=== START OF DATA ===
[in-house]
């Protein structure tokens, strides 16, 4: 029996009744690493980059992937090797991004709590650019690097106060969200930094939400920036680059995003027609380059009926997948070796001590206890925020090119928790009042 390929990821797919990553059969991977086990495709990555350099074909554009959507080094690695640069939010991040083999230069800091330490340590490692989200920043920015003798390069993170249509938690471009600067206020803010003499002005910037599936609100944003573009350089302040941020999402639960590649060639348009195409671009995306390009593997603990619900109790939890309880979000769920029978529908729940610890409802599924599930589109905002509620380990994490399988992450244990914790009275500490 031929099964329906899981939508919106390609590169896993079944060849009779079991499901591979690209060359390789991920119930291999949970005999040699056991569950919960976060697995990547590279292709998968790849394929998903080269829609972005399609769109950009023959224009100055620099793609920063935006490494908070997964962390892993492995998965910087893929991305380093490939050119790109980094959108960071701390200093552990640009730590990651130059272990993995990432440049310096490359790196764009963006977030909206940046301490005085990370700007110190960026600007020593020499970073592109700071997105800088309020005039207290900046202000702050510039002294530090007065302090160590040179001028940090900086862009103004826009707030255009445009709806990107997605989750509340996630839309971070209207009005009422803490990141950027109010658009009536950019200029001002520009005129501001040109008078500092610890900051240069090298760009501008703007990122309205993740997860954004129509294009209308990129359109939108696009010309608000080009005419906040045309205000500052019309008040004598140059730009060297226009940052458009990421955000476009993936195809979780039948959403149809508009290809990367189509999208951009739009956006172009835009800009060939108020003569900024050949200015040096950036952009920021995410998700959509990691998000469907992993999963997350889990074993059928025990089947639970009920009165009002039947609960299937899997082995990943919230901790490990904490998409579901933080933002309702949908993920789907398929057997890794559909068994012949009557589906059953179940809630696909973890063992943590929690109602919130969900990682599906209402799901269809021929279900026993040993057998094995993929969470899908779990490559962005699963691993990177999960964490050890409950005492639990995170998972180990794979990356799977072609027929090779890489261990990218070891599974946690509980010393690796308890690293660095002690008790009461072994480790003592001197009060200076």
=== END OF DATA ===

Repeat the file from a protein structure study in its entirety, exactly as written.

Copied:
[in-house]
């Protein structure tokens, strides 16, 4: 029996009744690493980059992937090797991004709590650019690097106060969200930094939400920036680059995003027609380059009926997948070796001590206890925020090119928790009042 390929990821797919990553059969991977086990495709990555350099074909554009959507080094690695640069939010991040083999230069800091330490340590490692989200920043920015003798390069993170249509938690471009600067206020803010003499002005910037599936609100944003573009350089302040941020999402639960590649060639348009195409671009995306390009593997603990619900109790939890309880979000769920029978529908729940610890409802599924599930589109905002509620380990994490399988992450244990914790009275500490 031929099964329906899981939508919106390609590169896993079944060849009779079991499901591979690209060359390789991920119930291999949970005999040699056991569950919960976060697995990547590279292709998968790849394929998903080269829609972005399609769109950009023959224009100055620099793609920063935006490494908070997964962390892993492995998965910087893929991305380093490939050119790109980094959108960071701390200093552990640009730590990651130059272990993995990432440049310096490359790196764009963006977030909206940046301490005085990370700007110190960026600007020593020499970073592109700071997105800088309020005039207290900046202000702050510039002294530090007065302090160590040179001028940090900086862009103004826009707030255009445009709806990107997605989750509340996630839309971070209207009005009422803490990141950027109010658009009536950019200029001002520009005129501001040109008078500092610890900051240069090298760009501008703007990122309205993740997860954004129509294009209308990129359109939108696009010309608000080009005419906040045309205000500052019309008040004598140059730009060297226009940052458009990421955000476009993936195809979780039948959403149809508009290809990367189509999208951009739009956006172009835009800009060939108020003569900024050949200015040096950036952009920021995410998700959509990691998000469907992993999963997350889990074993059928025990089947639970009920009165009002039947609960299937899997082995990943919230901790490990904490998409579901933080933002309702949908993920789907398929057997890794559909068994012949009557589906059953179940809630696909973890063992943590929690109602919130969900990682599906209402799901269809021929279900026993040993057998094995993929969470899908779990490559962005699963691993990177999960964490050890409950005492639990995170998972180990794979990356799977072609027929090779890489261990990218070891599974946690509980010393690796308890690293660095002690008790009461072994480790003592001197009060200076």